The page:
Developing a Pain Initiative Under the Current HCAHPS Care Survey

Author: Jeffrey A. Gudin

The HCAHPS (Hospital Consumer Assessment of Healthcare Providers and Systems) survey is the first national, standardized, publicly reported survey of patients' perspectives of hospital care. HCAHPS (pronounced "H-caps") is measured by data collection through a survey instrument in which patients' opinions of their hospital experience is evaluated. While many hospitals have collected information on patient satisfaction for their own internal use, until HCAHPS there was no national standard for collecting and publicly reporting information about patient experience of care that allowed valid comparisons to be made across hospitals locally, regionally and nationally. With at least 2 questions focused on pain, it is obvious that pain management will contribute to the overall rating and weight that these surveys carry. The purpose of this article is to define the relatively recent HCAHPS survey and its role in enhancing not only healthcare accountability, but also transparency of the quality of hospital care. It identifies changes in professional practice and hospital culture that should impact the likelihood that patients will choose the positive "always" when answering pain HCAHPS survey questions.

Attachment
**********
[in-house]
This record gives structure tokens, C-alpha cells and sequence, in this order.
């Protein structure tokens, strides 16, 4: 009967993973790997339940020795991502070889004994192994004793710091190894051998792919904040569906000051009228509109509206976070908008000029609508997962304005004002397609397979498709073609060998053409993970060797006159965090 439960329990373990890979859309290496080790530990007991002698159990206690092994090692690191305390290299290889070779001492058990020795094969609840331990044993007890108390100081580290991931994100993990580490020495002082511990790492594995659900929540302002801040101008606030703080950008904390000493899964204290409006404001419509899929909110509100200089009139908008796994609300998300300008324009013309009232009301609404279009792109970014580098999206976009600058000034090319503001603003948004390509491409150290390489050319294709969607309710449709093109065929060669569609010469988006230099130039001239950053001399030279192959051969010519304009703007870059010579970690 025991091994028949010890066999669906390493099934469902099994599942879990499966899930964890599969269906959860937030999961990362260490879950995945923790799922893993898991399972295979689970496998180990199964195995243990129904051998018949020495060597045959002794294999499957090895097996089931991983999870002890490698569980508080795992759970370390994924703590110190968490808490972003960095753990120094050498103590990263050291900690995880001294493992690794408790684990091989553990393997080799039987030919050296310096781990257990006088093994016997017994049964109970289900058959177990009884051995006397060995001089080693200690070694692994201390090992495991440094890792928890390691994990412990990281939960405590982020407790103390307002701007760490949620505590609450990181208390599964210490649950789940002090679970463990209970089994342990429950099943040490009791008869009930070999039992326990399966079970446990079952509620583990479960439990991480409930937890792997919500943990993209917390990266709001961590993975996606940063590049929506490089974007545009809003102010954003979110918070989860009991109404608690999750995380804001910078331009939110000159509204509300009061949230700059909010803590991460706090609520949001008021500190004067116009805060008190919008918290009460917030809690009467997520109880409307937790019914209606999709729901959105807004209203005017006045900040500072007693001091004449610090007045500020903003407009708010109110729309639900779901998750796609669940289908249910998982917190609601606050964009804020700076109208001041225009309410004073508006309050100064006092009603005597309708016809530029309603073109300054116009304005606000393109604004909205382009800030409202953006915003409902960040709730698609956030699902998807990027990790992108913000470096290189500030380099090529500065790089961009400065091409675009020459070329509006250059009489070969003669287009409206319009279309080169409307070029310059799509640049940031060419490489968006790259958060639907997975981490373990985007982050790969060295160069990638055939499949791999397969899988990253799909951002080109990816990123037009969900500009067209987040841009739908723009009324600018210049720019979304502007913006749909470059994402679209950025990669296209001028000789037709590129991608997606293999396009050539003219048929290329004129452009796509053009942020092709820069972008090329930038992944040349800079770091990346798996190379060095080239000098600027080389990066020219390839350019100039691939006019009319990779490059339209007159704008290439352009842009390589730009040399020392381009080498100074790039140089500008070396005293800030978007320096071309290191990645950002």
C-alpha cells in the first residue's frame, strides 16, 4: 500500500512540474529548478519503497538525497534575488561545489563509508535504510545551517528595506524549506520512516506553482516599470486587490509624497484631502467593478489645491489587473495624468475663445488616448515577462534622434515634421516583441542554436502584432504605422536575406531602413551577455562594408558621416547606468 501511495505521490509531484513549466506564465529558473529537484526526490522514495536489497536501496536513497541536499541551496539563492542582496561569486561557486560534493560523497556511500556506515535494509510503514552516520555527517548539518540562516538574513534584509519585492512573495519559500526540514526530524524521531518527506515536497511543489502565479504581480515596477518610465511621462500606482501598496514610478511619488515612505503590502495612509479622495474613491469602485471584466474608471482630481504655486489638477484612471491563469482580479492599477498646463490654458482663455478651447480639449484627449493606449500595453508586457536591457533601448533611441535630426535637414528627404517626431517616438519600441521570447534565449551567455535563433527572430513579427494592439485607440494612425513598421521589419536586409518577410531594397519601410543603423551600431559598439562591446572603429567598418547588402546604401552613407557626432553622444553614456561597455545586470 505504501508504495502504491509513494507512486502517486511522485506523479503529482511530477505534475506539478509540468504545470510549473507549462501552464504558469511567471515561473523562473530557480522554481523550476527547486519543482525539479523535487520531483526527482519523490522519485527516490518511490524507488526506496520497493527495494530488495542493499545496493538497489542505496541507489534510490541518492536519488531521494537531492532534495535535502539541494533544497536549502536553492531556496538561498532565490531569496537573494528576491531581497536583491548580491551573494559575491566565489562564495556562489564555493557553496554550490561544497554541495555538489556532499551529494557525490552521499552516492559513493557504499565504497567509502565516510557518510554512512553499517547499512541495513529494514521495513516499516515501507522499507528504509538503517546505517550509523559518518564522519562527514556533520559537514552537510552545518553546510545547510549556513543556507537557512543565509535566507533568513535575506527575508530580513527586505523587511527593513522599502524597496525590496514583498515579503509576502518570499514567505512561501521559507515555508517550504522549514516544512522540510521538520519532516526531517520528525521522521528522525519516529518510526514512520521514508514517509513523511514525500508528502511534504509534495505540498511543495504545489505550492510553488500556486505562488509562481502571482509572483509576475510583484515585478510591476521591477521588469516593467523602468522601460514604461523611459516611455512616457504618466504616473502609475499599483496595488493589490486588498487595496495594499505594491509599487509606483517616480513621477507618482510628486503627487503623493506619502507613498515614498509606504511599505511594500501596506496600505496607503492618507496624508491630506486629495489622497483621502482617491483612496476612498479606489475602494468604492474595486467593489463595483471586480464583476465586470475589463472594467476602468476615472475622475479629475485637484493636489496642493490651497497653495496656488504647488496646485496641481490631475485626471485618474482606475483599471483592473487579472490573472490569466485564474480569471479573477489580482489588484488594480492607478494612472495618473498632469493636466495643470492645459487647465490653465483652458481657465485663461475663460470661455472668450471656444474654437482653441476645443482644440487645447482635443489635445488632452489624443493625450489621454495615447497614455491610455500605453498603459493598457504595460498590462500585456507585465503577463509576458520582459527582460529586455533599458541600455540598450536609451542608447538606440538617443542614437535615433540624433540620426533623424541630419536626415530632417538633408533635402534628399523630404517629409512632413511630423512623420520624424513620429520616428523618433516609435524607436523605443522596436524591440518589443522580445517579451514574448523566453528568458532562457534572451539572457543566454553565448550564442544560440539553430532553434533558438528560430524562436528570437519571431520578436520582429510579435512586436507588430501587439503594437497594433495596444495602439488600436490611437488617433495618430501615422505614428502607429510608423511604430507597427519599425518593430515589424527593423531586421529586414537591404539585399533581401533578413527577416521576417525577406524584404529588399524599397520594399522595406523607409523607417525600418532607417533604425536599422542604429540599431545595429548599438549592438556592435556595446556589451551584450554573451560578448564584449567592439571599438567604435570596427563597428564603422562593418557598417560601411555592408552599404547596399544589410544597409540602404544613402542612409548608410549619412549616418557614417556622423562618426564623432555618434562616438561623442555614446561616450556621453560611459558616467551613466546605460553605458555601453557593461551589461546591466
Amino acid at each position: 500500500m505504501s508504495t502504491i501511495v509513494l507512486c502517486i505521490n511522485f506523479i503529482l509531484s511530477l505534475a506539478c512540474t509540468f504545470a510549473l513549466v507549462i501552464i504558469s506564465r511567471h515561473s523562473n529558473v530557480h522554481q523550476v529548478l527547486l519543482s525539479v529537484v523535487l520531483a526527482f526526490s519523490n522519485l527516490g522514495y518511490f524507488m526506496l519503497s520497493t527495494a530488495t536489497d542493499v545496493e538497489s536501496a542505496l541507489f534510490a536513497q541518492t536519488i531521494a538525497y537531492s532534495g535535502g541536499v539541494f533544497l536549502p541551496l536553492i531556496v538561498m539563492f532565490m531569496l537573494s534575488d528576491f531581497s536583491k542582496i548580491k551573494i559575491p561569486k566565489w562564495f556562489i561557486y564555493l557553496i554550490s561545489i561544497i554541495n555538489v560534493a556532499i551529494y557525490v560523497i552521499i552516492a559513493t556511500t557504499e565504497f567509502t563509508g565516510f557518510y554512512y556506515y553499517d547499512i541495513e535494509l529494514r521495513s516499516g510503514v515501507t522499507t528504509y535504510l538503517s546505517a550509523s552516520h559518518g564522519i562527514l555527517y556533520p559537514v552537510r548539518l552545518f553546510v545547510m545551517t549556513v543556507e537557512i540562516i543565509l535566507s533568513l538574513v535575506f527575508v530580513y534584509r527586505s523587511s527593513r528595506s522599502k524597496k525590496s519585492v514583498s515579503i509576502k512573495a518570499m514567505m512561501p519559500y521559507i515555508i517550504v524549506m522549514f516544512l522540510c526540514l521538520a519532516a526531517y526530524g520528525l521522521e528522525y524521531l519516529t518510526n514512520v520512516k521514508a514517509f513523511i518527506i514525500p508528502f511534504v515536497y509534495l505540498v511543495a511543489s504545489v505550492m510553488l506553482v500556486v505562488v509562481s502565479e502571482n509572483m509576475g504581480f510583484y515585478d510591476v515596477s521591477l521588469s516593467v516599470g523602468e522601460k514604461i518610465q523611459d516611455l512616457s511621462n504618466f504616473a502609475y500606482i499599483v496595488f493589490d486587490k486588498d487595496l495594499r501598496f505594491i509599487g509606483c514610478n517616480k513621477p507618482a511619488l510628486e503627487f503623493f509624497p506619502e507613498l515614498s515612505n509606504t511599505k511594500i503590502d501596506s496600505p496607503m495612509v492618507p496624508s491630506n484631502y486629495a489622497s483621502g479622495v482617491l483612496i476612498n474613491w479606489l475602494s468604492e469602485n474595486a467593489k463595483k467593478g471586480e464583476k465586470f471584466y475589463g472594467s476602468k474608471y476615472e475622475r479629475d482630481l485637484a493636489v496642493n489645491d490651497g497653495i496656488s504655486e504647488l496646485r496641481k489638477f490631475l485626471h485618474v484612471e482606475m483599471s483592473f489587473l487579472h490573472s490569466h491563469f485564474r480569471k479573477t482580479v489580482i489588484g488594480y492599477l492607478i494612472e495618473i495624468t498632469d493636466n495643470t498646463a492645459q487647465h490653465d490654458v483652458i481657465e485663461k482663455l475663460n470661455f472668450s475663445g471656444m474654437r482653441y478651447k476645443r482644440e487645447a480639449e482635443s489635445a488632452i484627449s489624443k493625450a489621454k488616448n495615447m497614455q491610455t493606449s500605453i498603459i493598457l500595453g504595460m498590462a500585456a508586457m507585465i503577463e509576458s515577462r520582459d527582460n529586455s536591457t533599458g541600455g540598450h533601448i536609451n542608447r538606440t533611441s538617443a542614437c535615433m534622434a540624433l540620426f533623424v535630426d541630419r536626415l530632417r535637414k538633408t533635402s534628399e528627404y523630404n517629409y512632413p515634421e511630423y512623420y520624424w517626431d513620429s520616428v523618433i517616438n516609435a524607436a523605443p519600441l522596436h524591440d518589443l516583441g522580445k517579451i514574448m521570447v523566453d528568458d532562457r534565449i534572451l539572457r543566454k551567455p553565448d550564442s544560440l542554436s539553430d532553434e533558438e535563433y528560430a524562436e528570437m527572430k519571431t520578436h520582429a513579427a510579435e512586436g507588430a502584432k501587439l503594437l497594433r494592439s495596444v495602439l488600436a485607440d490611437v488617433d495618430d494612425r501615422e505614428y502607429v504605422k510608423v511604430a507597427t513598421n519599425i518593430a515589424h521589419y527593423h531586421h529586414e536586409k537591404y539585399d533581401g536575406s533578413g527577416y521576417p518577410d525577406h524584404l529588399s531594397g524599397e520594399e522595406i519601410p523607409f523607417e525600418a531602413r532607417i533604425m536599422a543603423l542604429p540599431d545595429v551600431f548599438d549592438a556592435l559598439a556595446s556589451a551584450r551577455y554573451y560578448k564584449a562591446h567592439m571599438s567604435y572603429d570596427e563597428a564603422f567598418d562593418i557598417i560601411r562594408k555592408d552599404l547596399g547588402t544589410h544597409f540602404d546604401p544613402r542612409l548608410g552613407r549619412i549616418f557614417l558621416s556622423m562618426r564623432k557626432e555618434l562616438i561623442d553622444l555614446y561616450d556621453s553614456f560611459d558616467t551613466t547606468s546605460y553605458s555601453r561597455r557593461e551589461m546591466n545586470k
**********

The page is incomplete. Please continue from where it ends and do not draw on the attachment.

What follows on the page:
Hospitals are no longer paid solely on the quantity of services they provide. The Hospital Value-Based Purchasing (VBP) Program is a Centers for Medicare & Medicaid Services (CMS) initiative that rewards acute care hospitals with incentive payments for the quality of care they provide to Medicare beneficiaries. CMS rewards hospitals based on the quality of care provided to Medicare patients, how closely best clinical practices are followed, and how well hospitals enhance patients' experiences of care during hospital stays.

The HCAHPS survey is designed to report data about patients' perspectives of care to allow objective and meaningful comparisons of hospitals on topics important to consumers. HCAHPS also promotes public reporting of the survey results and creates incentives for hospitals to improve quality of care. CMS and the HCAHPS Project Team have taken substantial steps to assure that the survey is credible, useful, and practical. HCAHPS survey is administered to a random sample of adult patients with various medical conditions between 48 hours and 6 weeks after discharge; the survey is not restricted to Medicare beneficiaries. It is 32 questions in length and asks discharged patients questions about their recent hospital stay. The survey contains 21 patient perspectives on care and patient rating items that encompass 9 key topics.

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